Describes SSL Offload functionality, including SSL Domain Certificates, SSL Certificate Chains, Ciphers, and SSL Offload Profiles.

Content / Solution:

SSL Offload allows you to set up a Virtual Listener to handle the work of converting external SSL/HTTPS traffic into normal HTTP traffic, instead of having encryption/decryption handled by the web server. By taking the computing burden off of the web servers, server performance can be significantly improved. With SSL Offload, you can set up a Virtual Listener to accept SSL traffic, decrypt the traffic prior to it being transmitted to the nodes in the virtual listener pool, and encrypt the corresponding outbound traffic coming from the nodes back to the connecting users. The servers within the pool don’t bear the encryption load, and the certificate and keys can be managed centrally on the Virtual Listener

Terminology Overview:

Setting up SSL Offload requires multiple objects. Here is an explanation of the terminology and concepts:

  • SSL Domain Certificate
    • This is a proprietary CloudControl term that represents the pairing of the SSL Certificate for a domain name and the associated private key. Although most SSL implementations treat these as separate objects, both the certificate and private key are required to set up an SSL Offload Profile on a Virtual Listener. Therefore, CloudControl pairs them as a single object made up of two elements:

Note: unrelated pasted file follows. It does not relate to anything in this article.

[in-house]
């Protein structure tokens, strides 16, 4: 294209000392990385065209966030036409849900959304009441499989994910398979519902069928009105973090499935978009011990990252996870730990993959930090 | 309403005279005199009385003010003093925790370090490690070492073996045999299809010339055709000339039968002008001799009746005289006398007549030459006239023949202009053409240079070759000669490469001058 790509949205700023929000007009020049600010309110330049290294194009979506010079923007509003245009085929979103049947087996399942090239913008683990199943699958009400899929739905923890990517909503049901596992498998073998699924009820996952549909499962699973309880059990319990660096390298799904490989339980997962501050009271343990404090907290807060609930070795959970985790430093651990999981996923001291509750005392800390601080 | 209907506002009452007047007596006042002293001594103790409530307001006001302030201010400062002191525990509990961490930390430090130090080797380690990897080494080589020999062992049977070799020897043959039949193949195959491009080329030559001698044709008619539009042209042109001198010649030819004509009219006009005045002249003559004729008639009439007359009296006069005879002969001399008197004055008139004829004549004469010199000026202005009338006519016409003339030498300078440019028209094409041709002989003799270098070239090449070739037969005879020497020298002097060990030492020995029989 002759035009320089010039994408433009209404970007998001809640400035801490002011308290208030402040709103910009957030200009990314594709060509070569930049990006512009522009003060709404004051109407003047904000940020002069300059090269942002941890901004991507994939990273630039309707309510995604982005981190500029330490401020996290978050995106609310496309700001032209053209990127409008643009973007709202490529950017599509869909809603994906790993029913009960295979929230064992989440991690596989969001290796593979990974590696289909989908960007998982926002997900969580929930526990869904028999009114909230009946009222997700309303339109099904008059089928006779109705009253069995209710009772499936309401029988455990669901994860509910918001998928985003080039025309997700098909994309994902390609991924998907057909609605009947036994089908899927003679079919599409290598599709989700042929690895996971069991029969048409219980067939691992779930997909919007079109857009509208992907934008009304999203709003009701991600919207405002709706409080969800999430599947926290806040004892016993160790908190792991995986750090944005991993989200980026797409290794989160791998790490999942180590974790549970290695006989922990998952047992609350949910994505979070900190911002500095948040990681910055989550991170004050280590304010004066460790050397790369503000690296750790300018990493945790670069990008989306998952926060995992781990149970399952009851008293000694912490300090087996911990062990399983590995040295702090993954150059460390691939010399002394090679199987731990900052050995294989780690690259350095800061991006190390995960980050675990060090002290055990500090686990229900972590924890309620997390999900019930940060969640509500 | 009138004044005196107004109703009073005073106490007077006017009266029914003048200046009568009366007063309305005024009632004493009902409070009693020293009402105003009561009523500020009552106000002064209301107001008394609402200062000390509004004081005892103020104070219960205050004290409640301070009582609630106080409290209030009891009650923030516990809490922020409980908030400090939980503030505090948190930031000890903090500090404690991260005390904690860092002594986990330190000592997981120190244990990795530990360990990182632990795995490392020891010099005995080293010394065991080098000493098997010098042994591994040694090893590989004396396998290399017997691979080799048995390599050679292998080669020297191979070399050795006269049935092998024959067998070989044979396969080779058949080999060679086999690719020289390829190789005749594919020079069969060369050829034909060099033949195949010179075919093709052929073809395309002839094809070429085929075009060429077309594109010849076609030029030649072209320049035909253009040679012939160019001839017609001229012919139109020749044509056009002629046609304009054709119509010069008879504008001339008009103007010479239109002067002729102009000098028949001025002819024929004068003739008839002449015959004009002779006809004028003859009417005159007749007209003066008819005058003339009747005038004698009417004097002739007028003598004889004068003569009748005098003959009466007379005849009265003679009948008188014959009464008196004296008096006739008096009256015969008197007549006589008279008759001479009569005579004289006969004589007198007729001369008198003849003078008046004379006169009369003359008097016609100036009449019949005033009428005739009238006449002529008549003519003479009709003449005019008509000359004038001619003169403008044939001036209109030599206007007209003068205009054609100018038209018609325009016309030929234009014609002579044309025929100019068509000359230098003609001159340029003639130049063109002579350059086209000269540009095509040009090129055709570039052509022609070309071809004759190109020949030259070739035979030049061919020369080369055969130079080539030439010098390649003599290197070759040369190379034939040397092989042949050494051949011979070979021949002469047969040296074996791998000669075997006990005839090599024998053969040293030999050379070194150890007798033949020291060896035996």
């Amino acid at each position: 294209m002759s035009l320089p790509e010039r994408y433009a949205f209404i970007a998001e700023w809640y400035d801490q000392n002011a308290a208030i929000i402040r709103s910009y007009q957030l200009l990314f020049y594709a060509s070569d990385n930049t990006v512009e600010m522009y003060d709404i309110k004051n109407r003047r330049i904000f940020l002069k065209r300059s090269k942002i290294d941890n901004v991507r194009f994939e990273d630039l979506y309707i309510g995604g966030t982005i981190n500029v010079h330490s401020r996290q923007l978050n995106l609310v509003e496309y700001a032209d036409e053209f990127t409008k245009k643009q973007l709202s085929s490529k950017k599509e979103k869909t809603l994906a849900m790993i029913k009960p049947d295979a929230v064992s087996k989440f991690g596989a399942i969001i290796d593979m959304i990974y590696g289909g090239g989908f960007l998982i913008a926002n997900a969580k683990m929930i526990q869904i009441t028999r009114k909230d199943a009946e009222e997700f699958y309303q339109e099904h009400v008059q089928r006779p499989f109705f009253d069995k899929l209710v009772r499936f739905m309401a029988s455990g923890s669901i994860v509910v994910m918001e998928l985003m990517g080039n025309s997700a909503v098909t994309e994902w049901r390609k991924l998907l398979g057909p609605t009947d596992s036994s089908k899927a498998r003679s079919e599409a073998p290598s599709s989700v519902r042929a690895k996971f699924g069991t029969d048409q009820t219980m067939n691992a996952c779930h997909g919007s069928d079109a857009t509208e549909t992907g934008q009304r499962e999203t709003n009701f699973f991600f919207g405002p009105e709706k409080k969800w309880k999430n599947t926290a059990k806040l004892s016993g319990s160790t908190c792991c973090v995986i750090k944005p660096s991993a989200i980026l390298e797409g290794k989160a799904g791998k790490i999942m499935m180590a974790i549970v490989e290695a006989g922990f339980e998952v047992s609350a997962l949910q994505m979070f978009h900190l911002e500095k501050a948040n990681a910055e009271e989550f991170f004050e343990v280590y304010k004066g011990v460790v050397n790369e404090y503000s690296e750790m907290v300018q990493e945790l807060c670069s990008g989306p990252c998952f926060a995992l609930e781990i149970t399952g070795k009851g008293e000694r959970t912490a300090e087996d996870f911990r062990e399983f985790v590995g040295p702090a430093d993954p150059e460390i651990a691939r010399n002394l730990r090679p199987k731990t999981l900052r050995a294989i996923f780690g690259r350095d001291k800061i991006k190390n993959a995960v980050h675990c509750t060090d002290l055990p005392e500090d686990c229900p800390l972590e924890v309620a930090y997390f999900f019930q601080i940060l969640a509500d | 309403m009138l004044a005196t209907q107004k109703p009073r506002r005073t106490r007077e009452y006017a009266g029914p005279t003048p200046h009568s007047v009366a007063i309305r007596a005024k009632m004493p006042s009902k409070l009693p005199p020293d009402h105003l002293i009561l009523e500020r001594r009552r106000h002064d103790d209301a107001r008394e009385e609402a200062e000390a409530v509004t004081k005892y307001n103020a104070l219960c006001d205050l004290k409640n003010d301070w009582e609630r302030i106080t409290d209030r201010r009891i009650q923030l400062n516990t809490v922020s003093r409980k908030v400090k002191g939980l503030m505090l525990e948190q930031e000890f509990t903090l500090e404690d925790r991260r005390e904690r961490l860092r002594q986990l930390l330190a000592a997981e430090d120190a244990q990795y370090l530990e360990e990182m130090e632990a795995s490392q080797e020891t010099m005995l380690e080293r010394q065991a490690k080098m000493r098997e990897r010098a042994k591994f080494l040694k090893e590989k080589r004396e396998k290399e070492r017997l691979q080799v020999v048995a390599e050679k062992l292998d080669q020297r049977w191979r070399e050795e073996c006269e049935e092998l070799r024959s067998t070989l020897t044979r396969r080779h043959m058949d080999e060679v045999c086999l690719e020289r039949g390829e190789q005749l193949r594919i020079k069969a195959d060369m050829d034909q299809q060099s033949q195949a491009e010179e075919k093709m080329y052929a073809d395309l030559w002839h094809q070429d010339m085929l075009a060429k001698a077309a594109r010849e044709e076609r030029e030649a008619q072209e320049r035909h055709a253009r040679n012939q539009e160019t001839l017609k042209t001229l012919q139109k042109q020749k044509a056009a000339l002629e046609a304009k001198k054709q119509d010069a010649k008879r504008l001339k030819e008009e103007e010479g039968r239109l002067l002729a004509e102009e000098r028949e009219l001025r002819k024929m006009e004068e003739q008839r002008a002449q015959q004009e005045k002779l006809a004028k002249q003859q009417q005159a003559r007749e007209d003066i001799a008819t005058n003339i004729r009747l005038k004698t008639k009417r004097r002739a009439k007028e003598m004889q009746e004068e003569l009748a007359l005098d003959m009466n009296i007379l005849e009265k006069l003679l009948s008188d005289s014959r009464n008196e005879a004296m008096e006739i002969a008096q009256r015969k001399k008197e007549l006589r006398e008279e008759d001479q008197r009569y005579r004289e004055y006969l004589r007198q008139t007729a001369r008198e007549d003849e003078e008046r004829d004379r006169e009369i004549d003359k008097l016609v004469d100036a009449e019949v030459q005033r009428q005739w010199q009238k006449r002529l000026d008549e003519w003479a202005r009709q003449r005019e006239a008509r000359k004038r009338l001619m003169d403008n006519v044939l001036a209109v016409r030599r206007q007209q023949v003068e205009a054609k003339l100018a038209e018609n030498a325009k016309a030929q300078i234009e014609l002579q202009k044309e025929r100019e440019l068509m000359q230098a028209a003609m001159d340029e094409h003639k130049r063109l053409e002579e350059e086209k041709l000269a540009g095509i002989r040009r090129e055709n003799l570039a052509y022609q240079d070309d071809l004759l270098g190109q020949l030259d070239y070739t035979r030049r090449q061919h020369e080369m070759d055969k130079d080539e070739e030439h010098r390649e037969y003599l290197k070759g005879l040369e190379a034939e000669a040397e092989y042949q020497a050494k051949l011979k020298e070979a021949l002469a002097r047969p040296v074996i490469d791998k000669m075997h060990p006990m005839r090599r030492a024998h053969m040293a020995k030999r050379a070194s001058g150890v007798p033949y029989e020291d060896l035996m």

1. The SSL Certificate itself - tied to the organization's domain (i.e. or a wildcard such as *
      2. The RSA private "key" associated with the certificate
  • SSL Certificate Chain
    • Unless the SSL certificate for the domain was issued by a root Certificate Authority, there is a series of intermediate certificates that form a "chain" that ties the Domain Certificate to a trusted Certificate Authority.
    • CloudControl treats the entire chain of certificates as a single object, so users provide the entire "chain" of certificates as an input
  • Cipher
    • There are a wide variety of different ciphers available to support SSL encryption. With the SSL protocol, the "client" that is connecting to the HTTPS URL negotiates a cipher based on what the "server" will support. In the context of SSL Offload, the Cipher variable defines which ciphers are accepted and the order in which they are preferred. Ciphers are long strings defining the preference order and which cipher are allowed and which are prohibited